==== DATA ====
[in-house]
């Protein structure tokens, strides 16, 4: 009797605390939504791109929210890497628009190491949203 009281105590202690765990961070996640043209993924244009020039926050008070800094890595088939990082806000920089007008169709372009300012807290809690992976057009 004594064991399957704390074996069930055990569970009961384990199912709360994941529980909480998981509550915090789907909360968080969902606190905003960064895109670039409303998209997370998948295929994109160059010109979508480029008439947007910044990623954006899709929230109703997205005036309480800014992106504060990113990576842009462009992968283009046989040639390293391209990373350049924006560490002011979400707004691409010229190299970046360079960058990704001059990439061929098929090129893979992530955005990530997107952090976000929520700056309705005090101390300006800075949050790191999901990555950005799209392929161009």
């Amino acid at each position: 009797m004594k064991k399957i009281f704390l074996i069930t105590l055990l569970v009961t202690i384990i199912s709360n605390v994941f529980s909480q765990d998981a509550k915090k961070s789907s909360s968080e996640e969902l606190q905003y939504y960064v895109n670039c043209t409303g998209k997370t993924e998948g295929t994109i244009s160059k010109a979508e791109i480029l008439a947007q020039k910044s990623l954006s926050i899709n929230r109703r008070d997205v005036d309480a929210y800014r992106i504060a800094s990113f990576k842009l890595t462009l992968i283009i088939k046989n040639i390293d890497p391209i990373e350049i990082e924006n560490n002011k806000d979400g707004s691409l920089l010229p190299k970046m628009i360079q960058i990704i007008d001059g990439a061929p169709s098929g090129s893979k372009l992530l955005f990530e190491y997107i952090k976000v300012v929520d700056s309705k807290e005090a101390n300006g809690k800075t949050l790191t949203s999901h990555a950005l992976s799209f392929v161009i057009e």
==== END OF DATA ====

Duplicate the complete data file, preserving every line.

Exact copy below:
[in-house]
């Protein structure tokens, strides 16, 4: 009797605390939504791109929210890497628009190491949203 009281105590202690765990961070996640043209993924244009020039926050008070800094890595088939990082806000920089007008169709372009300012807290809690992976057009 004594064991399957704390074996069930055990569970009961384990199912709360994941529980909480998981509550915090789907909360968080969902606190905003960064895109670039409303998209997370998948295929994109160059010109979508480029008439947007910044990623954006899709929230109703997205005036309480800014992106504060990113990576842009462009992968283009046989040639390293391209990373350049924006560490002011979400707004691409010229190299970046360079960058990704001059990439061929098929090129893979992530955005990530997107952090976000929520700056309705005090101390300006800075949050790191999901990555950005799209392929161009």
């Amino acid at each position: 009797m004594k064991k399957i009281f704390l074996i069930t105590l055990l569970v009961t202690i384990i199912s709360n605390v994941f529980s909480q765990d998981a509550k915090k961070s789907s909360s968080e996640e969902l606190q905003y939504y960064v895109n670039c043209t409303g998209k997370t993924e998948g295929t994109i244009s160059k010109a979508e791109i480029l008439a947007q020039k910044s990623l954006s926050i899709n929230r109703r008070d997205v005036d309480a929210y800014r992106i504060a800094s990113f990576k842009l890595t462009l992968i283009i088939k046989n040639i390293d890497p391209i990373e350049i990082e924006n560490n002011k806000d979400g707004s691409l920089l010229p190299k970046m628009i360079q960058i990704i007008d001059g990439a061929p169709s098929g090129s893979k372009l992530l955005f990530e190491y997107i952090k976000v300012v929520d700056s309705k807290e005090a101390n300006g809690k800075t949050l790191t949203s999901h990555a950005l992976s799209f392929v161009i057009e």